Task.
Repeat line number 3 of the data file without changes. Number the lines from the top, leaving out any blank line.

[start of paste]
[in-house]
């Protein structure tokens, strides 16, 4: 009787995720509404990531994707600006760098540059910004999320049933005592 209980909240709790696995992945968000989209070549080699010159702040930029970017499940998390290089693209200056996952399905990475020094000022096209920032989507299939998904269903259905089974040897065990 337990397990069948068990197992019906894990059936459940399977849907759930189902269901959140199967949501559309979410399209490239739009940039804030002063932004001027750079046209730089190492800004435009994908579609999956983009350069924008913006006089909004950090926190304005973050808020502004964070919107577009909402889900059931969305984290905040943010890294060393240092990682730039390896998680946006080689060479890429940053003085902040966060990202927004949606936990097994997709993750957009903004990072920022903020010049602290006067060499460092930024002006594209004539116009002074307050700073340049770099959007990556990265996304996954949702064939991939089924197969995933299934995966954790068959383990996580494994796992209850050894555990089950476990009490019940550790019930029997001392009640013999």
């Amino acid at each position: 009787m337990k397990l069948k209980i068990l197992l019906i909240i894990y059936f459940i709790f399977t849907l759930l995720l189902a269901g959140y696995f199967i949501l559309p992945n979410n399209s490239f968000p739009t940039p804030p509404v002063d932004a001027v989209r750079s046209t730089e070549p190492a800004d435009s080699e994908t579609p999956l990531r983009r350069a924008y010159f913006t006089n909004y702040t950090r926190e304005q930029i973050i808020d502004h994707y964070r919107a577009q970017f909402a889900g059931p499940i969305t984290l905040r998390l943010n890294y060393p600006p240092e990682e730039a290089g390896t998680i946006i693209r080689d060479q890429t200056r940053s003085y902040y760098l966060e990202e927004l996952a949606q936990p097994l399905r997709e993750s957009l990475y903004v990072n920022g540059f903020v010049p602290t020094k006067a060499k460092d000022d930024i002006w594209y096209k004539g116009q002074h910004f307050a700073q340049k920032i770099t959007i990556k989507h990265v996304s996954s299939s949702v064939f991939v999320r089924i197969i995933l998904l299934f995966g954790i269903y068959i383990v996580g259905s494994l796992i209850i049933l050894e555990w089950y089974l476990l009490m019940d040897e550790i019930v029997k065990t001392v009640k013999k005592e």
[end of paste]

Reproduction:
């Amino acid at each position: 009787m337990k397990l069948k209980i068990l197992l019906i909240i894990y059936f459940i709790f399977t849907l759930l995720l189902a269901g959140y696995f199967i949501l559309p992945n979410n399209s490239f968000p739009t940039p804030p509404v002063d932004a001027v989209r750079s046209t730089e070549p190492a800004d435009s080699e994908t579609p999956l990531r983009r350069a924008y010159f913006t006089n909004y702040t950090r926190e304005q930029i973050i808020d502004h994707y964070r919107a577009q970017f909402a889900g059931p499940i969305t984290l905040r998390l943010n890294y060393p600006p240092e990682e730039a290089g390896t998680i946006i693209r080689d060479q890429t200056r940053s003085y902040y760098l966060e990202e927004l996952a949606q936990p097994l399905r997709e993750s957009l990475y903004v990072n920022g540059f903020v010049p602290t020094k006067a060499k460092d000022d930024i002006w594209y096209k004539g116009q002074h910004f307050a700073q340049k920032i770099t959007i990556k989507h990265v996304s996954s299939s949702v064939f991939v999320r089924i197969i995933l998904l299934f995966g954790i269903y068959i383990v996580g259905s494994l796992i209850i049933l050894e555990w089950y089974l476990l009490m019940d040897e550790i019930v029997k065990t001392v009640k013999k005592e």